Madame Verdurin finally hopes that she had succeeded in her objective when Charlus agrees to act as cohost at her house at a concert in which Morel will play for all his noble friends. But this time Charlus has gone too far.
‘What ruined M. de Charlus that evening was the ill-breeding — so common in their class — of the people who were no beginning to arrive. Having come there partly out of friendship for M. de Charlus and also out of curiosity to explore these novel surroundings, each Duchess made straight for the Baron as though it were he who was giving the party and said, within a yard of the Verdurins, who could hear every word: ‘Show me which is Mother Verdurin; do you think I really need speak to her?'”
This was too much, even for so determined a social climber as Madame Verdurin. She and her husband took Morel aside after the concert and poured into his ear grossly exaggerated accounts of the public horror of Charlus’s vices and warned him that any continued association of Morel with this monster of perversion would ruin his artistic career. The result of this was that when Charlus, beaming with delight at the great success of the concert, approached his beloved protege with congratulatory arms outstretched, Morel shouted: ‘Leave me alone, I forbid you to come near me. You know what I mean, all right, I’m not the first young man you’ve tried to pervert!’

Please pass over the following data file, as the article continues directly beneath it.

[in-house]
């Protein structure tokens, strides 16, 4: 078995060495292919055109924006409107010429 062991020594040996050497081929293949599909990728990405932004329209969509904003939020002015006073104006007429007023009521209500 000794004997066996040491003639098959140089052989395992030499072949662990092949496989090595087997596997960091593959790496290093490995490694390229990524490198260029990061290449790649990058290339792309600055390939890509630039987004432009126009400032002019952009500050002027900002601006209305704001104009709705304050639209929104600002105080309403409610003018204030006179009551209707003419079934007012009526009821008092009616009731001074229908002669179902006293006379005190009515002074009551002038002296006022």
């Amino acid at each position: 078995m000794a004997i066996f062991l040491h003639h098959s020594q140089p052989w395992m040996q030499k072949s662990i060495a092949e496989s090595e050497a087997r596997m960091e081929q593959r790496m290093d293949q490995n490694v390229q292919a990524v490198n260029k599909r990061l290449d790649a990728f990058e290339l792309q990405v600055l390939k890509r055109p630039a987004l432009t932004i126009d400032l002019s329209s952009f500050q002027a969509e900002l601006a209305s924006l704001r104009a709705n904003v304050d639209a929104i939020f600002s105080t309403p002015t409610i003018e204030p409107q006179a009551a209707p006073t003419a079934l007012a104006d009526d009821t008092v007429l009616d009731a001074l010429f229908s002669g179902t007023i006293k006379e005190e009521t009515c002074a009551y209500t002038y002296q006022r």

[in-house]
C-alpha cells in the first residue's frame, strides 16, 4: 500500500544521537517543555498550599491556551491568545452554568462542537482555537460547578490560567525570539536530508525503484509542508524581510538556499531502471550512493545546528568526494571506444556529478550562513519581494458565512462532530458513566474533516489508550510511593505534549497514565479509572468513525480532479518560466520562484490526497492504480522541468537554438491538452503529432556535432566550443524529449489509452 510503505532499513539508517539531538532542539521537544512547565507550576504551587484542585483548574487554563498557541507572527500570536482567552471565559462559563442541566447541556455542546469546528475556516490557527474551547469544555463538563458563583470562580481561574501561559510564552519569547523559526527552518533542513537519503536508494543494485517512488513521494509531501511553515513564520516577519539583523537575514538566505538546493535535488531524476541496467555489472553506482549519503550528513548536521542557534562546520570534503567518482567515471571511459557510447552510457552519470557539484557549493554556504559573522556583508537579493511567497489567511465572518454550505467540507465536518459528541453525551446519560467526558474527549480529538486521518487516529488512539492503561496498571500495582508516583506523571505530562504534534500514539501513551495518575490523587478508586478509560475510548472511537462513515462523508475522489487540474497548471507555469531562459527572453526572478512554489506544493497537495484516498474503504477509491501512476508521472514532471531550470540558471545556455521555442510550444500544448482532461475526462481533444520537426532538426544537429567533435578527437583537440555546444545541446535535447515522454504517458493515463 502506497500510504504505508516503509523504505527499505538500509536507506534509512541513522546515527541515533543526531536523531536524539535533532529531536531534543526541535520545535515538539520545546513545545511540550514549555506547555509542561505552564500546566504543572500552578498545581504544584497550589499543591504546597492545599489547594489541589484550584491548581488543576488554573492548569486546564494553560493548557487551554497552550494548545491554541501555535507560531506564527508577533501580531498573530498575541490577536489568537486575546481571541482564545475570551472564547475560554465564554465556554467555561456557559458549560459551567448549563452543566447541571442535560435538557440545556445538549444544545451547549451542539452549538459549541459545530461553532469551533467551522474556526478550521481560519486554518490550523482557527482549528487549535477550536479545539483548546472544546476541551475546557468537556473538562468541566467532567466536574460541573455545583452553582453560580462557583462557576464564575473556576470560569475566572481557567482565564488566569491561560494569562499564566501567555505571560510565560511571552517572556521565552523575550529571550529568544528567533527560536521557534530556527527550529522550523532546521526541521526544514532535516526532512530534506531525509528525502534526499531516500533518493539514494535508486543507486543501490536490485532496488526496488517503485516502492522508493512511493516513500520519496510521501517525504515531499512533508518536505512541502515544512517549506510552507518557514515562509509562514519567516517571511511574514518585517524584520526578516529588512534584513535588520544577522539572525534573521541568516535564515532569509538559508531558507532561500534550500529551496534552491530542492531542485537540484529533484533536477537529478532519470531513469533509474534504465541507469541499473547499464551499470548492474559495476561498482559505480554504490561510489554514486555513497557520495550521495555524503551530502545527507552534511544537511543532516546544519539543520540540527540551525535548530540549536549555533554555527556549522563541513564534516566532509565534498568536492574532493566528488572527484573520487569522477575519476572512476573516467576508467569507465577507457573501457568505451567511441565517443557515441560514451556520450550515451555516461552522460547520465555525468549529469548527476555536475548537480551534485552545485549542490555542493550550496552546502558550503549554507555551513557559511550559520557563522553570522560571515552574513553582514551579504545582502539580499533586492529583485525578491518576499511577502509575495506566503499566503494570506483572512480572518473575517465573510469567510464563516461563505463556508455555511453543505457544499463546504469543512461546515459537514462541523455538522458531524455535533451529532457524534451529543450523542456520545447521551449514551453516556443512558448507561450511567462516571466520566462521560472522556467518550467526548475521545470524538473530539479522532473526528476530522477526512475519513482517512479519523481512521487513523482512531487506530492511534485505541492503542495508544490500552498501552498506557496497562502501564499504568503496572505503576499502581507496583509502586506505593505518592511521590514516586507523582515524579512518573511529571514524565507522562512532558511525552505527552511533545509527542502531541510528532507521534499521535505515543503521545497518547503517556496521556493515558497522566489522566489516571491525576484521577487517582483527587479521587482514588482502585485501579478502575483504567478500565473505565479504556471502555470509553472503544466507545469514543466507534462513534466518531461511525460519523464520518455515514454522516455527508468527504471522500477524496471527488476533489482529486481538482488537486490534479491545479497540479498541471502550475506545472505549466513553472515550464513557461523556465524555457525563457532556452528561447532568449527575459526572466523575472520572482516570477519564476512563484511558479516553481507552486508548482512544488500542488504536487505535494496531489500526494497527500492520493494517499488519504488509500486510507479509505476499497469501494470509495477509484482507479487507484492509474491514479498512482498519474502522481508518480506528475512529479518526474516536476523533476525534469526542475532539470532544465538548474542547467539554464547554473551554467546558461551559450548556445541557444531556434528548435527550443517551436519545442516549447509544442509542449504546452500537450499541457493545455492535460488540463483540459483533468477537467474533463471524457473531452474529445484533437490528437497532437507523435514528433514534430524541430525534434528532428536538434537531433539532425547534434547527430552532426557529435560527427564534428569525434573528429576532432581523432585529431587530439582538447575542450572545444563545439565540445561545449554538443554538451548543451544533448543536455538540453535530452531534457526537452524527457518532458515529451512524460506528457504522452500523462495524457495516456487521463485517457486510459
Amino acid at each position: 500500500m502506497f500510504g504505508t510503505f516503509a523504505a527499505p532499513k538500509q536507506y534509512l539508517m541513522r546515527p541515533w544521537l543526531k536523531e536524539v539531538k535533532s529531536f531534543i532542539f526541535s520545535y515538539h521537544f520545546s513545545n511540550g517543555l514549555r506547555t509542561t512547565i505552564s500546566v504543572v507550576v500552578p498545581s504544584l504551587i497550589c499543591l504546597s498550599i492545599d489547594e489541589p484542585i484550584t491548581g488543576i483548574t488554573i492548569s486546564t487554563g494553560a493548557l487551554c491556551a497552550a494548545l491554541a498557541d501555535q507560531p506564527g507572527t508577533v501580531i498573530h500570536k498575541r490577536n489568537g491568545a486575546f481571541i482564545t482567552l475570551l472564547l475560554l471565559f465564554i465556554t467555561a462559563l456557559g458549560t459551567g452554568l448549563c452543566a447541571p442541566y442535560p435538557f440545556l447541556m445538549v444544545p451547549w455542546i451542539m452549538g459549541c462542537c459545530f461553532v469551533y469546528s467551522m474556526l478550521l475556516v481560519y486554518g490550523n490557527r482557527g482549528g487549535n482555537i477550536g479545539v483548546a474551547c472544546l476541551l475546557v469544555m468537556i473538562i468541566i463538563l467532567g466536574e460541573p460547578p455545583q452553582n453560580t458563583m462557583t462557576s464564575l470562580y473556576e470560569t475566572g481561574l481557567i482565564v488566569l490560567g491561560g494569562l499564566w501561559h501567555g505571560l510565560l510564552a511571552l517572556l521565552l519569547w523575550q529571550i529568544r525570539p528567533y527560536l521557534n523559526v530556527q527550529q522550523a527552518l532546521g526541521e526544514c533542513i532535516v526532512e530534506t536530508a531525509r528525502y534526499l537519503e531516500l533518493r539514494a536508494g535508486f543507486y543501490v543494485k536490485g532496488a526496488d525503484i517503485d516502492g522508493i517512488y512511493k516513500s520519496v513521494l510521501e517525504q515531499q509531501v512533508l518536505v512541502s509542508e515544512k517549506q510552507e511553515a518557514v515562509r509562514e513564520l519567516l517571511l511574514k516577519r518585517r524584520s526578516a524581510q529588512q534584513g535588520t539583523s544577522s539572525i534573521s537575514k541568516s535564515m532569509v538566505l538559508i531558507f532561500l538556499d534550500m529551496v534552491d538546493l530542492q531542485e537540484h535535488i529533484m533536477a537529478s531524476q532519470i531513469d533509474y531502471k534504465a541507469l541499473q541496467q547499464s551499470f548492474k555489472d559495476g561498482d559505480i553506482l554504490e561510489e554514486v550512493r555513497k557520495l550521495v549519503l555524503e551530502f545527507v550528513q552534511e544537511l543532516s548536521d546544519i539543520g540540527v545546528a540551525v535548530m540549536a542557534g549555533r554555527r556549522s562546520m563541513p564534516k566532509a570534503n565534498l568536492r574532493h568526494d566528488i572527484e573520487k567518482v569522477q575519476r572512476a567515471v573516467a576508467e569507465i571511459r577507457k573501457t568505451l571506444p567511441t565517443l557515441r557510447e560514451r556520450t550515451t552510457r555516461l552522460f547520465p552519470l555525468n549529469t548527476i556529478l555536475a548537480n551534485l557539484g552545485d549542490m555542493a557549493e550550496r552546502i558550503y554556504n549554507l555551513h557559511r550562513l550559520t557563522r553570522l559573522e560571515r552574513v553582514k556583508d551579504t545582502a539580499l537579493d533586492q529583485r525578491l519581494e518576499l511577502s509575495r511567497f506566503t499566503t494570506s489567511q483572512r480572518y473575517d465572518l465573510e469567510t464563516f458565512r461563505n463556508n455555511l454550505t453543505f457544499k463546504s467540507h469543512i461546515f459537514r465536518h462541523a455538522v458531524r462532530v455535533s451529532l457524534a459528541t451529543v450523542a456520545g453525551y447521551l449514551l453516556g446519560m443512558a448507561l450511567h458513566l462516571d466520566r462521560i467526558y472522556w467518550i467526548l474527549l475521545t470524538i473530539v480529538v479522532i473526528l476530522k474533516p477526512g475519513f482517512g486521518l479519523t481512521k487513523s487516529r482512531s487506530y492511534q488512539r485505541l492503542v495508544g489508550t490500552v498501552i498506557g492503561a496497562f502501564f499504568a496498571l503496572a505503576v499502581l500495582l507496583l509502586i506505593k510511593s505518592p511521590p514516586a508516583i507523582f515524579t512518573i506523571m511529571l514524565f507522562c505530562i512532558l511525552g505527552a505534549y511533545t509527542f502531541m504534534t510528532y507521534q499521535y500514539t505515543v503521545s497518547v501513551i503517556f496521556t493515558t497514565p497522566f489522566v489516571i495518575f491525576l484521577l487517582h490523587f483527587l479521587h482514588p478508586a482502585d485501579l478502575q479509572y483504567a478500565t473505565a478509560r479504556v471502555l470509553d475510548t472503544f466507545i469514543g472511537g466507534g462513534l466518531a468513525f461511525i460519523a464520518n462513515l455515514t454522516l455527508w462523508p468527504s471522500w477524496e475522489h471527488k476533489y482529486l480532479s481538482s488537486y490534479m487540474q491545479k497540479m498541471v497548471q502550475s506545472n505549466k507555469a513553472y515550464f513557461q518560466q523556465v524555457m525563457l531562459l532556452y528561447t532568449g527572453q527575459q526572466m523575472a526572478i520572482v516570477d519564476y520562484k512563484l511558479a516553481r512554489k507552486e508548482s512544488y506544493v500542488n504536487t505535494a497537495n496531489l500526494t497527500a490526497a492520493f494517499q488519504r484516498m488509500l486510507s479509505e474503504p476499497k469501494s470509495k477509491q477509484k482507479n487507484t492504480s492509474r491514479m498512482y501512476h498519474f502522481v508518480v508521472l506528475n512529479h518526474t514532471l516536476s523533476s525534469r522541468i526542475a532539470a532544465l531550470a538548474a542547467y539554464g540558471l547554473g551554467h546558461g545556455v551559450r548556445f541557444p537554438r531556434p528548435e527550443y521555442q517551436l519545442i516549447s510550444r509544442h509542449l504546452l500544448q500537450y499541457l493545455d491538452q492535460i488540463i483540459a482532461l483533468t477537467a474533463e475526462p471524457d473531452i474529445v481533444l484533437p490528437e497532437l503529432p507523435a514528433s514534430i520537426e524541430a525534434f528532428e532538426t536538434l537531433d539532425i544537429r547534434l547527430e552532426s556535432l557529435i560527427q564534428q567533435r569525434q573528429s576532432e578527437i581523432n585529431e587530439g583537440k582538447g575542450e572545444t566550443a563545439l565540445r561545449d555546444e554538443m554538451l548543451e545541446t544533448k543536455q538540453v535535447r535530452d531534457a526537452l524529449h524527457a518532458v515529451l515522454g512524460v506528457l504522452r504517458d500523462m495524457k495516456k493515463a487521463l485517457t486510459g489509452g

It is at this point that the deposed Queen of Naples, sister of the Empress Elisabeth, returns to the party to retrieve the fan she had left behind and which, as Charlus has already observed, the poor exile can ill afford to replace. Unobserved, she had witnessed the terrible scene and the prostration of the devastated baron. Morel, catching sight of her, recalls his great desire to be presented to her, but remarks ruefully to Madame Verdurin that he can hardly ask the baron to introduce him now.
“‘Wait, I shall take you to her myself,’ said Madame Verdurin, and she advanced upon the queen who was talking to Charlus. She made the queen a curtsy. Seeing the other appeared not to recognize her: ‘I am Madame Verdurin. Your Majesty does not remember me.’
‘Quite well,’ said the queen with an air of such complete indifference that Madame Verdurin doubted that it was to herself that this ‘Quite well’ had been addressed, uttered with a marvellously detached intonation, which wrung from Charlus, despite his broken heart, a smile of expert and delighted appreciation of the art of impertinence. The Queen offered her arm to Charlus.
‘Lean upon my arm. Be sure that it will support you. It is firm enough for that.’ Then, raising her eyes proudly to face her adversaries: ‘You know that in the past, in Gaeta, it held a mob in defiance. It will be able to serve you as a rampart.’ And it was thus, taking the baron on her arm, and without having allowed Morel to be presented to her, that the splendid sister of the Empress Elisabeth left the house.”
Moncrieff: “She appeared stunned, incredulous and desolate:…” through “Before the second time, yes.” Pages 459-471; Kindle locations 5984-92/6142-52
Clark: “She seemed astonished, still unbelieving and already heartbroken,” through “Before the second time, yes.” Pages 315-323; Kindle locations 5897-5904/6040-48